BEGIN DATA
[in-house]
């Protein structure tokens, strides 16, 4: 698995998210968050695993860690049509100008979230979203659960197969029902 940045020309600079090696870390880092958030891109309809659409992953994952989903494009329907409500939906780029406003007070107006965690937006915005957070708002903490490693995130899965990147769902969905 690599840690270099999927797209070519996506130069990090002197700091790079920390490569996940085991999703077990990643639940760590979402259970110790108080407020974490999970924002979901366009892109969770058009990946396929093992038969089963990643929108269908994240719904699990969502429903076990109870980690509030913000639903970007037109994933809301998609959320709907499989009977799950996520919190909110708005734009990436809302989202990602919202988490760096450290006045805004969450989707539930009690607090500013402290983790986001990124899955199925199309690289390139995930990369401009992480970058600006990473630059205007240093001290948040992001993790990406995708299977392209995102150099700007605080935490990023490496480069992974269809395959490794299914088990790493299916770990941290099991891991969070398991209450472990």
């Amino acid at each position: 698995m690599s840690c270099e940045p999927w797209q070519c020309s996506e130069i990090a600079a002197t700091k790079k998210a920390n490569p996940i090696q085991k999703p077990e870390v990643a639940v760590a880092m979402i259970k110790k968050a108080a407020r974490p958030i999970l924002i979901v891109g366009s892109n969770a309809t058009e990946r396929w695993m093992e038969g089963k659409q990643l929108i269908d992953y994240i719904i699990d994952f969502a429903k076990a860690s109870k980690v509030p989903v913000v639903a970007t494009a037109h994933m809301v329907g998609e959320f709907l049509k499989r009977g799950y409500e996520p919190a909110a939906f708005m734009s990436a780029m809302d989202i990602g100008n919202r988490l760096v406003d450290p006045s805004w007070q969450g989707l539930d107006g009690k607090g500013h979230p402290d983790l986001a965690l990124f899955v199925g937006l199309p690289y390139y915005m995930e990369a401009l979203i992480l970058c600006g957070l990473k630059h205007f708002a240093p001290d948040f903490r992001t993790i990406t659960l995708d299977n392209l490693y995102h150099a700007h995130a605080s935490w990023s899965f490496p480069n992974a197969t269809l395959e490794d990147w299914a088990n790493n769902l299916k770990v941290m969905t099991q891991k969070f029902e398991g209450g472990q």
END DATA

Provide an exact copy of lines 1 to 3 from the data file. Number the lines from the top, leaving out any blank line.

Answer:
[in-house]
């Protein structure tokens, strides 16, 4: 698995998210968050695993860690049509100008979230979203659960197969029902 940045020309600079090696870390880092958030891109309809659409992953994952989903494009329907409500939906780029406003007070107006965690937006915005957070708002903490490693995130899965990147769902969905 690599840690270099999927797209070519996506130069990090002197700091790079920390490569996940085991999703077990990643639940760590979402259970110790108080407020974490999970924002979901366009892109969770058009990946396929093992038969089963990643929108269908994240719904699990969502429903076990109870980690509030913000639903970007037109994933809301998609959320709907499989009977799950996520919190909110708005734009990436809302989202990602919202988490760096450290006045805004969450989707539930009690607090500013402290983790986001990124899955199925199309690289390139995930990369401009992480970058600006990473630059205007240093001290948040992001993790990406995708299977392209995102150099700007605080935490990023490496480069992974269809395959490794299914088990790493299916770990941290099991891991969070398991209450472990």
């Amino acid at each position: 698995m690599s840690c270099e940045p999927w797209q070519c020309s996506e130069i990090a600079a002197t700091k790079k998210a920390n490569p996940i090696q085991k999703p077990e870390v990643a639940v760590a880092m979402i259970k110790k968050a108080a407020r974490p958030i999970l924002i979901v891109g366009s892109n969770a309809t058009e990946r396929w695993m093992e038969g089963k659409q990643l929108i269908d992953y994240i719904i699990d994952f969502a429903k076990a860690s109870k980690v509030p989903v913000v639903a970007t494009a037109h994933m809301v329907g998609e959320f709907l049509k499989r009977g799950y409500e996520p919190a909110a939906f708005m734009s990436a780029m809302d989202i990602g100008n919202r988490l760096v406003d450290p006045s805004w007070q969450g989707l539930d107006g009690k607090g500013h979230p402290d983790l986001a965690l990124f899955v199925g937006l199309p690289y390139y915005m995930e990369a401009l979203i992480l970058c600006g957070l990473k630059h205007f708002a240093p001290d948040f903490r992001t993790i990406t659960l995708d299977n392209l490693y995102h150099a700007h995130a605080s935490w990023s899965f490496p480069n992974a197969t269809l395959e490794d990147w299914a088990n790493n769902l299916k770990v941290m969905t099991q891991k969070f029902e398991g209450g472990q």